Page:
I’m a competitive person by nature – everyone would tell you so. I’ve had jobs that give me bonuses based on how well I do compared to others, how well the company does in the market, and how ‘hard’ I work, so to say, based on some arbitrary metrics. I hadn’t thought about bonuses as being demotivating before because I like to compete (and win). In some of my experience they have driven behaviors of lower collaboration and higher negative competition where the only winner is the company itself and not the individual employee doing the work (and the company can only win in that situation for so long before people get frustrated and either leave or stop trying). Doesn’t sound like the ideal situation.
Most people have seen the statistic where a man will apply for a job he meets 6/10 qualifications for and the woman won’t unless she meets 10/10 (states HBR, Confidence Code, Lean In…). This is centered in a lot of bias, imposter syndrome, and also business norms and these are all hurting not just the job prospects of someone applying but also the success of the person who actually gets hired (Natalie speculation here…)
There’s been a movement around #payToSpeak conferences on Twitter and elsewhere, that is conferences where the speaker essentially ends up paying to speak there (travel expenses, time put into the talk, time not working when being at the conference etc.). I think that speakers should be paid, or they at least shouldn’t be going negative in budget to speak at a conference. Here’s my experience:
I was taught asking someone how much money they made was a rude question. You just don’t do it along with talking about politics and religion and a myriad of other somewhat taboo things. But why? Equal pay day wasn’t that long ago and a contribution to the reason that women don’t get paid as much is because we don’t know that we aren’t…so let’s talk about it! I got the motivation from this great article by Ellen Pao. Check that out for more ideas.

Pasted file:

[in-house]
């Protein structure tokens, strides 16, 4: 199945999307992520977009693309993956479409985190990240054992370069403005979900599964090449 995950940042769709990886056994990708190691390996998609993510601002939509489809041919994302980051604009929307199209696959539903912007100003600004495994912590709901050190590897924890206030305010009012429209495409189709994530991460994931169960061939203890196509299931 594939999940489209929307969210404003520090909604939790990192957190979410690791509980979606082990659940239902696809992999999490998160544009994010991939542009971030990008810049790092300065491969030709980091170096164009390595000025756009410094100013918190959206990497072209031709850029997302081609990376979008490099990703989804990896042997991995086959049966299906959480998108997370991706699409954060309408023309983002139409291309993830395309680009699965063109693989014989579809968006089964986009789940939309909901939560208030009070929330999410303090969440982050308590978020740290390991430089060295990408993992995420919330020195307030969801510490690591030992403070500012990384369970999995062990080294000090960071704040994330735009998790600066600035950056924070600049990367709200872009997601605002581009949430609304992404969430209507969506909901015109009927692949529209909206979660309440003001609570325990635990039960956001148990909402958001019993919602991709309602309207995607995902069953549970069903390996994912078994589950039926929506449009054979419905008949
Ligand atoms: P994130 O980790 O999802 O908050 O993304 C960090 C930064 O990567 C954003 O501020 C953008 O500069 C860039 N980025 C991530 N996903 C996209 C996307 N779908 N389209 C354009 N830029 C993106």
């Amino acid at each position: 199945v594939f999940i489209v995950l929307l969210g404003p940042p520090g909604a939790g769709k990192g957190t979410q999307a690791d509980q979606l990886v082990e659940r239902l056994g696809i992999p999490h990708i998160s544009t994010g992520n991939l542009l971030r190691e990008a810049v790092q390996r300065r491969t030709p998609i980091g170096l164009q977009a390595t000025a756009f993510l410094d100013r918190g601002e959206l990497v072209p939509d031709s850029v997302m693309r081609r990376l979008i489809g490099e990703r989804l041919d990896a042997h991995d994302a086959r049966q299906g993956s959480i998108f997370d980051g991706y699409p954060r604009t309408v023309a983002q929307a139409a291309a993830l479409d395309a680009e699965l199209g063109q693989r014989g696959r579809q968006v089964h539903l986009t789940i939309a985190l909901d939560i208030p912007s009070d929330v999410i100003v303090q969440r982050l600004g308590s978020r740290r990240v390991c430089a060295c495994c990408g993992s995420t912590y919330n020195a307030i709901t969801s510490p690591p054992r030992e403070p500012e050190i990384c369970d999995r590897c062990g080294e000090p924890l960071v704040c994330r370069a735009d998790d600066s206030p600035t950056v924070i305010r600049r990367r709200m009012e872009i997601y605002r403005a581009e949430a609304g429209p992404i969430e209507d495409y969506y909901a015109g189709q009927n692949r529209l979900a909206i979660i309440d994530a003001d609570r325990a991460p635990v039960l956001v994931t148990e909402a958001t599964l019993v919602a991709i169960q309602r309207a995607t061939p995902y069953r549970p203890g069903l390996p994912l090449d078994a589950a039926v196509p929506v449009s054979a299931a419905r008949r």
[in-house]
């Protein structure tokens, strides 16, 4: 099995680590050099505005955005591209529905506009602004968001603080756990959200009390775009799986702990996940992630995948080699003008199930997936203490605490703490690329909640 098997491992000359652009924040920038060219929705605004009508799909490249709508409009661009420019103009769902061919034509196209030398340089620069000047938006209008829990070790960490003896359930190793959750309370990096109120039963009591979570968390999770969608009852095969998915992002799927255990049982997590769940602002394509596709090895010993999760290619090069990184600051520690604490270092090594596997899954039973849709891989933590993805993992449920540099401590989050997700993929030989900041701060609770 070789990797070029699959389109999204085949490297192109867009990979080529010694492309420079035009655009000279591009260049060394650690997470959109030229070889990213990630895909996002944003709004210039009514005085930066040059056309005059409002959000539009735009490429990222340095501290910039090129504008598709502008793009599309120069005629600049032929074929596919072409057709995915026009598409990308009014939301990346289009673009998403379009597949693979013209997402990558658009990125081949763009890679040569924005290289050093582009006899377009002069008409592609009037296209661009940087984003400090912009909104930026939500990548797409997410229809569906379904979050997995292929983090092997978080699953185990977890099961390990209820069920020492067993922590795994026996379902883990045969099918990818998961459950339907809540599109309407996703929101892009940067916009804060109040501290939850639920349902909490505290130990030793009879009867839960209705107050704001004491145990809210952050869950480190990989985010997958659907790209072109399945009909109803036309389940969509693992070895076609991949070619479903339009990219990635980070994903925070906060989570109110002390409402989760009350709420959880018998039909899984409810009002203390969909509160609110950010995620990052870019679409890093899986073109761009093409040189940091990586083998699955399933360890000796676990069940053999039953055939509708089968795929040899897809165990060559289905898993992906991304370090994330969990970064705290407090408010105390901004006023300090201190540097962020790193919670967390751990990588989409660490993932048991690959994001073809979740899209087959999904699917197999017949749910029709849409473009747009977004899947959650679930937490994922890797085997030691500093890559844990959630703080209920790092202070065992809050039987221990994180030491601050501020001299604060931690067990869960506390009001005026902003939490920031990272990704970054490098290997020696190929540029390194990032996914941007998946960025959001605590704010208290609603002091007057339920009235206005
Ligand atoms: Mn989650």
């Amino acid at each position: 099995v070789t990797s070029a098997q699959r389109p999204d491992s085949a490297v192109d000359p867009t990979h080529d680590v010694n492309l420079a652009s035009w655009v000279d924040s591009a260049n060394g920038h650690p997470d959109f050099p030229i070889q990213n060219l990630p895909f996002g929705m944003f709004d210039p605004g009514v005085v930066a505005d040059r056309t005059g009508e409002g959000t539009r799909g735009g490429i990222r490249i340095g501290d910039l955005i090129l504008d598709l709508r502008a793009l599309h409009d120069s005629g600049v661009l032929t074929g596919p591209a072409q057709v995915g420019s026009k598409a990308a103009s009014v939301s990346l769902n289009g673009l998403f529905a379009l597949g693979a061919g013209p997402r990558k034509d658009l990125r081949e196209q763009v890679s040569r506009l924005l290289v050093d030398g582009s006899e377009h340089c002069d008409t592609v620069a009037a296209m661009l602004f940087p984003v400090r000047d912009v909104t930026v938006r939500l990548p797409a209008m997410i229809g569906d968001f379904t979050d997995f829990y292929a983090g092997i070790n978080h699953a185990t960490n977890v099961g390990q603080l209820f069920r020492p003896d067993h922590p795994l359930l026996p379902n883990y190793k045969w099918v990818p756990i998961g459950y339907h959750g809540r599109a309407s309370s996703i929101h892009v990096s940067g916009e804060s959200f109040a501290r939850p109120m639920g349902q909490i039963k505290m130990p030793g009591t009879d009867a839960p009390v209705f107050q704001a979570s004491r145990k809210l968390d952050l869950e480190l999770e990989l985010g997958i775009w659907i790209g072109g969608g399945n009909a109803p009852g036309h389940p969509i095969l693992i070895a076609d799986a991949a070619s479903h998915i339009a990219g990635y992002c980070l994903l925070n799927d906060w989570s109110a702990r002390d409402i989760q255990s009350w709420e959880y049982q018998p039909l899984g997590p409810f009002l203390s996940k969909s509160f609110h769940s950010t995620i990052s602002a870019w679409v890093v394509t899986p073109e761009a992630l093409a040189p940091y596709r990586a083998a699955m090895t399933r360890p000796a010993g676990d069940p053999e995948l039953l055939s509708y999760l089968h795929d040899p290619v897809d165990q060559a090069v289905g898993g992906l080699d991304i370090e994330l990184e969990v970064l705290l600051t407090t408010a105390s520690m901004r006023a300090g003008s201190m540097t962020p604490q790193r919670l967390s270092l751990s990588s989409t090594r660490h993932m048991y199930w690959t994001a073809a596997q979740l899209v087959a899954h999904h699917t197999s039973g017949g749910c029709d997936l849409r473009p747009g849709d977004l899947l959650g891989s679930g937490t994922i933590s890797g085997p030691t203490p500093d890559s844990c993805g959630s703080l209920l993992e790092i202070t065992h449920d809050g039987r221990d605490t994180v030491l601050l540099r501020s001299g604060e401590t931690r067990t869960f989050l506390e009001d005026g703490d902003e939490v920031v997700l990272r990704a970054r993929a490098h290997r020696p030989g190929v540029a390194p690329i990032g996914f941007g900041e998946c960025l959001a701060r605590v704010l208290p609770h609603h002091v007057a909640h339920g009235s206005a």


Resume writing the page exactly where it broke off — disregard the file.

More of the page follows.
I’ve been accused of being a narcissist before. Not in those exact words, but I will never forget the conversation. I was 25 and a good friend of mine and I were talking. She finally said (in a rare pause of my banter), “Natalie, you always talk about you and never ask about me.” Wow, that one hit hard and I felt guilty and ashamed. I had never thought about it before. I wondered where my baby-boomer parents had gone wrong in raising me as a millennial snowflake (who was nothing but extraordinary) who didn’t know the true definition of meaningful discourse. Ever since then, I’ve put a concerted effort into making sure that I ask the other person I’m talking to questions about themselves. It’s a constant reminder in my awkward conversational brain – “ask them about their day, weekend, year…yeah—that’s perfect!” We often run into a narcissism problem in product development, too, and it can stem from fear and shame.